New iTunes-only 'Avatar' offers rich interactive viewing

Twentieth Century Fox is making a new version of James Cameron's mega-hit film available that will let fans see how the final version of the film compares to the original motion-capture footage, as well as the initial template visual effects.

A look at one of the new views available in the iTunes Extras version of 'Avatar.' It allows fans to simultaneously watch the final version of scenes alongside performance capture and template versions. Twentieth Century Fox

Starting Tuesday, "Avatar" fans who buy the mega-hit film on iTunes will also get a set of cool behind-the-scenes interactive features.

For the last couple of years, movie buyers have gotten some of the same kinds of "extras" on iTunes that have long been included on DVD and Blu-ray versions of films. But now, with its new digital download of "Avatar," Fox is stepping up the offerings--"scene deconstruction" that lets viewers "move seamlessly from performance capture to template to final scene."

As part of the package, buyers will get access to 17 scenes worth of the film's original motion-capture footage, as well as a "template" version of its Academy Award-winning visual effects.

Even better, fans of James Cameron's $2.8 billion blockbuster will be able to watch the different versions of the footage side-by-side, or screen-in-screen.

A 12GB, high-definition version of the film will cost $20 and will include fully 7GB of special footage, said Aubrey Freeborn, senior vice president for marketing and product management at Twentieth Century Fox. The 7GB standard-def version will run $15 and include 4.6GB of the special footage.

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Fox has designed the interactivity to work in a variety of ways. Fans can watch the 17 scenes and choose one version--final, template, or mo-cap--as the main view. They would then see the other two views in screen-in-screen boxes, and can switch which view is in which box.

At the same time, they can also choose a vertical or horizontal split-screen view, with the scenes' final version on either the top or the left side, and the template version on the bottom or right side.

Another feature is called Green Screen X-Ray, and allows viewers to see through the final version of a scene to the original green screen footage. Twentieth Century Fox

Finally, there are also several scenes of what Fox is calling "green screen X-Ray," an "interactive way to see through a final scene to its original green screen footage."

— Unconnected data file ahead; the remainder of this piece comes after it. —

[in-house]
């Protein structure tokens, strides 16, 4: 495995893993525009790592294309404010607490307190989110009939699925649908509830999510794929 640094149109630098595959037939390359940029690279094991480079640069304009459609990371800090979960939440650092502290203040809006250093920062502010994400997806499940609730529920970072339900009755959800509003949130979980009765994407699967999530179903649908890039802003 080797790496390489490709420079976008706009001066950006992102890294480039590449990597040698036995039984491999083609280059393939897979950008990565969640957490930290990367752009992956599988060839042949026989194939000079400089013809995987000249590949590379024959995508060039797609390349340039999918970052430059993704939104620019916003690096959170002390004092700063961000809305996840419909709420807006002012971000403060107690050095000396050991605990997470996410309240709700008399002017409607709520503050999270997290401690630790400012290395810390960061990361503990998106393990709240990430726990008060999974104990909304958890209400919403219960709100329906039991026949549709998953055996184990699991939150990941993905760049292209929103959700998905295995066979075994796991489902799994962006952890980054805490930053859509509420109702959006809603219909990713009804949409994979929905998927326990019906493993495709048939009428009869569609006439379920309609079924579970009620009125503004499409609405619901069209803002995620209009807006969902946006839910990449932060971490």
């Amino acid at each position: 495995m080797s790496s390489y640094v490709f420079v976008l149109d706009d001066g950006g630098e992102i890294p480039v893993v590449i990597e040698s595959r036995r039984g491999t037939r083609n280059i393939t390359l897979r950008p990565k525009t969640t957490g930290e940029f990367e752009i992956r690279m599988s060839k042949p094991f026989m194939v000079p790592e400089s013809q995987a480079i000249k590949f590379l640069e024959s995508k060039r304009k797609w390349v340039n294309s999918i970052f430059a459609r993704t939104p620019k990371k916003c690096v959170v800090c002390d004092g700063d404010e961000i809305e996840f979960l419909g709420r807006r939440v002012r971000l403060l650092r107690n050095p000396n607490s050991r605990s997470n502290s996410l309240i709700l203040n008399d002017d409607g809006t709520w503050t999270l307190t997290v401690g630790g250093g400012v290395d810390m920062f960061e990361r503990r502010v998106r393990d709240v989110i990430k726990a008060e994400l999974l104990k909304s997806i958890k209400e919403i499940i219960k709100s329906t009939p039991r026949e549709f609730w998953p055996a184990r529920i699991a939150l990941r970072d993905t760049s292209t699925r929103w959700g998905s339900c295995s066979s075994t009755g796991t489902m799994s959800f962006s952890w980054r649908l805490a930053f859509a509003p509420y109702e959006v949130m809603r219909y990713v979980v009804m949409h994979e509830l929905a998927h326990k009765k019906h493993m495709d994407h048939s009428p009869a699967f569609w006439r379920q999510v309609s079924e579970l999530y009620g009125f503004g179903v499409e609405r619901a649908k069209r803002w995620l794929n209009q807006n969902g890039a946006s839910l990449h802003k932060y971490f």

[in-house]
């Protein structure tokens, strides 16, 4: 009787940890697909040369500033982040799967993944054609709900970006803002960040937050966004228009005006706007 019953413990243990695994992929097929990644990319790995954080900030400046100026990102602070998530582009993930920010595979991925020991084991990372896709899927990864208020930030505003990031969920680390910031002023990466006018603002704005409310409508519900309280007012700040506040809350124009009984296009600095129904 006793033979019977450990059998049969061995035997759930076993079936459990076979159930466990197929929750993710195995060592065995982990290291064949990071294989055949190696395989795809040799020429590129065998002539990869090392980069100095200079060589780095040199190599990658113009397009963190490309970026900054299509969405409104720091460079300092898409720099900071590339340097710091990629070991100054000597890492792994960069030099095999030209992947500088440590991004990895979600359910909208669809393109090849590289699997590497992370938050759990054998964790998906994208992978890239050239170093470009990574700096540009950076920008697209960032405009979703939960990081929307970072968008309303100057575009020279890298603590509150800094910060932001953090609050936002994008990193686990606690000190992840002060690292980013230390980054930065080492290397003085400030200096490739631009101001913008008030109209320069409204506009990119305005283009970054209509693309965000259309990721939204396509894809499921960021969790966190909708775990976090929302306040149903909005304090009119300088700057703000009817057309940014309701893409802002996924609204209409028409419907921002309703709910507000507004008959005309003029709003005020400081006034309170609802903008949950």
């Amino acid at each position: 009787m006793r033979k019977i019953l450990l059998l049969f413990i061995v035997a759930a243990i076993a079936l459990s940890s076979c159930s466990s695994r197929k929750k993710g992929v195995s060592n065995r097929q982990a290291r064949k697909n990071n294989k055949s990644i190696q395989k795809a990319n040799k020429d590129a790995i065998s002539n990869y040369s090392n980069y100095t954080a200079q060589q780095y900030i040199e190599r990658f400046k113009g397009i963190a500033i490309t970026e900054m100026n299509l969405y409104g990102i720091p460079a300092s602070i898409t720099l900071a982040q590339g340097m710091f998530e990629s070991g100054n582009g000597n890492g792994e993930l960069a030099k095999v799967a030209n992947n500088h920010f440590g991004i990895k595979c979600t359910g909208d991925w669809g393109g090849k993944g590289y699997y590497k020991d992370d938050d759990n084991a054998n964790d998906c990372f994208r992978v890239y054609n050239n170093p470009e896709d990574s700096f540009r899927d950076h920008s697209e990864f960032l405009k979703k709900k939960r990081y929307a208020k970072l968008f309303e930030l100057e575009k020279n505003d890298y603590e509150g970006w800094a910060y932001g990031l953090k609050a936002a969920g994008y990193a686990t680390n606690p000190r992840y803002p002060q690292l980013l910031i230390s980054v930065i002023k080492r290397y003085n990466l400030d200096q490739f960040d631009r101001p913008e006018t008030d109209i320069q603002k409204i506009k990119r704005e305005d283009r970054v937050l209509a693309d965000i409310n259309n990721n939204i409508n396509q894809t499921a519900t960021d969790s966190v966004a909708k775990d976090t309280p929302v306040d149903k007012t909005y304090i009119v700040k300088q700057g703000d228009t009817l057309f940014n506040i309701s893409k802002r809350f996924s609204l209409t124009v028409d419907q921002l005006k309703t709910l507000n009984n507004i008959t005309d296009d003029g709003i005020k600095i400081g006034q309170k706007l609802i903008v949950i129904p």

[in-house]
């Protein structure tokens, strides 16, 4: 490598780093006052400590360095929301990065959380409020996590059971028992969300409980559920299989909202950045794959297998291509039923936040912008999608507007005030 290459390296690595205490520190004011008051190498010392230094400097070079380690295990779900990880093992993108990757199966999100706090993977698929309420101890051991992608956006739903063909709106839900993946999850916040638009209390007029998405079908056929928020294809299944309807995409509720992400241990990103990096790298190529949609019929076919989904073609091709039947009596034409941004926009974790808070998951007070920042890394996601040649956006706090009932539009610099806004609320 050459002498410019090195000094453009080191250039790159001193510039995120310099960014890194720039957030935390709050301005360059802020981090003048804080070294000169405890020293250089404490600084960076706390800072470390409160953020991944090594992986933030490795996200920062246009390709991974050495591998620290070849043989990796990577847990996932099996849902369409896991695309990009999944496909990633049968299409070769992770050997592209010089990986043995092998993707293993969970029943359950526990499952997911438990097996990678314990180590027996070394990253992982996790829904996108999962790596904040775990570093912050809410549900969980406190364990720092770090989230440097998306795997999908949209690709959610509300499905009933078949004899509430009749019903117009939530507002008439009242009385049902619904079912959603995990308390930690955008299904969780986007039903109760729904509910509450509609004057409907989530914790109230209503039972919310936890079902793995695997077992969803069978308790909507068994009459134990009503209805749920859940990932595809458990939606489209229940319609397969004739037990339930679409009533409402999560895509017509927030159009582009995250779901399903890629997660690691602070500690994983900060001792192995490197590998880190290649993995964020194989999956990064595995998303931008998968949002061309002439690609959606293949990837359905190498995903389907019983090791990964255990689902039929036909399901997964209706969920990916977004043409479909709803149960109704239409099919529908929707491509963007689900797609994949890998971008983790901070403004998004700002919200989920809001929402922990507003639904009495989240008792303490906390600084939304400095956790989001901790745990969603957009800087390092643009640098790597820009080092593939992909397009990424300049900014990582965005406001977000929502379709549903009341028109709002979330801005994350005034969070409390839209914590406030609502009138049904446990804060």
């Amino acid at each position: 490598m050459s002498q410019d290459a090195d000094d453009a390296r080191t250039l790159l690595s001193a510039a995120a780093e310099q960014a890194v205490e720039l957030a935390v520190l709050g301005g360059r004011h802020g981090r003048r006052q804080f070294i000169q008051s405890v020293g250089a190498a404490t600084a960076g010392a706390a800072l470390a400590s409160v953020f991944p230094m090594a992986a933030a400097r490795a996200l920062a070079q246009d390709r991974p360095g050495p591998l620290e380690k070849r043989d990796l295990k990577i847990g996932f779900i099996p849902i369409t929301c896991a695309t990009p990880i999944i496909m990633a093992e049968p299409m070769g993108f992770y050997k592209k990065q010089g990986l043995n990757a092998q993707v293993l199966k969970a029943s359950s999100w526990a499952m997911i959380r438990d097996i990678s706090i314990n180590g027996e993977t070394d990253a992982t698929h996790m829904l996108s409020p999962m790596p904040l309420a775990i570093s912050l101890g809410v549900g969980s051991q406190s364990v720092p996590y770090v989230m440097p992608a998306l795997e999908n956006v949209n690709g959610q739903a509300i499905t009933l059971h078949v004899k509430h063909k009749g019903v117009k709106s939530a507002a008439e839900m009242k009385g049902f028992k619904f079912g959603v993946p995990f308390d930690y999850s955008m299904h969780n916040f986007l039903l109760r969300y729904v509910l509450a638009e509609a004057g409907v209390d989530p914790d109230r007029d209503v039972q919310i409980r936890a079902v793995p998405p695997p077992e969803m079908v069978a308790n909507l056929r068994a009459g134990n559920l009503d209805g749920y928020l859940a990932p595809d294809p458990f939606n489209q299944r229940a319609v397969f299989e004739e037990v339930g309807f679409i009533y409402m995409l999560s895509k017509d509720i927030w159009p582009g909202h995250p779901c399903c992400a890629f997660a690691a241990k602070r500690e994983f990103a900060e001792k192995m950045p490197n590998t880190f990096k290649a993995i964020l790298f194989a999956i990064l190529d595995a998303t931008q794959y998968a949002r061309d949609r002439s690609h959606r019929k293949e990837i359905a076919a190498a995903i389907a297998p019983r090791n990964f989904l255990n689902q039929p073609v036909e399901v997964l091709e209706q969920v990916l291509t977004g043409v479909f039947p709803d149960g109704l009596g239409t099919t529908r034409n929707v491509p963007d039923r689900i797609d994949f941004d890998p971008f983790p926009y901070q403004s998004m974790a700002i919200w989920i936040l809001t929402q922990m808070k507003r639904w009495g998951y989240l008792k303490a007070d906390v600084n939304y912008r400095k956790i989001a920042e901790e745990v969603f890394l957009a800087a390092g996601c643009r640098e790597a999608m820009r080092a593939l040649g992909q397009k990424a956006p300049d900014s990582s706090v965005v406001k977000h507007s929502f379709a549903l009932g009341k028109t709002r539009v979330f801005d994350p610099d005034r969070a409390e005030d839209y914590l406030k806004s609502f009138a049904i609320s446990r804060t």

Freeborn said that much of the same material is currently available on the Blu-Ray version of "Avatar," but that the iTunes offering is much more "seamless." Essentially, that means that those who buy the film via Apple will be able to switch between views with a single click, while the Blu-Ray version requires backing out to a main menu for any changes.

For Fox, this new iTunes version of "Avatar" is a way to showcase what it plans on doing with a number of other movies going forward. In general, said Freeborn, for visual-effects-heavy films, Fox will offer similar types of alternate versions of scenes. And, the studio plans on going back over its existing catalog and adding extras where it can. "We're looking for other ways to let the consumer interact," said Freeborn. "It's about finding what is appropriate for the movie."

For now, though, Fox is focusing on the "Avatar" release because it wants to make sure that buyers get the most out of the new extras, and because it wants to set a good precedent for future offerings.

Freeborn also said that for the time being, iTunes will be the only digital platform through which fans can buy the new interactive version of "Avatar." But she said that will change when services like Amazon and others allow similar types of extras.

At the same time, those buying the film through iTunes will only be able to access the special features on their Mac or PC. That's because neither the iPad nor the iPhone currently supports such extras. An Apple spokesperson wouldn't say when that would change.

 

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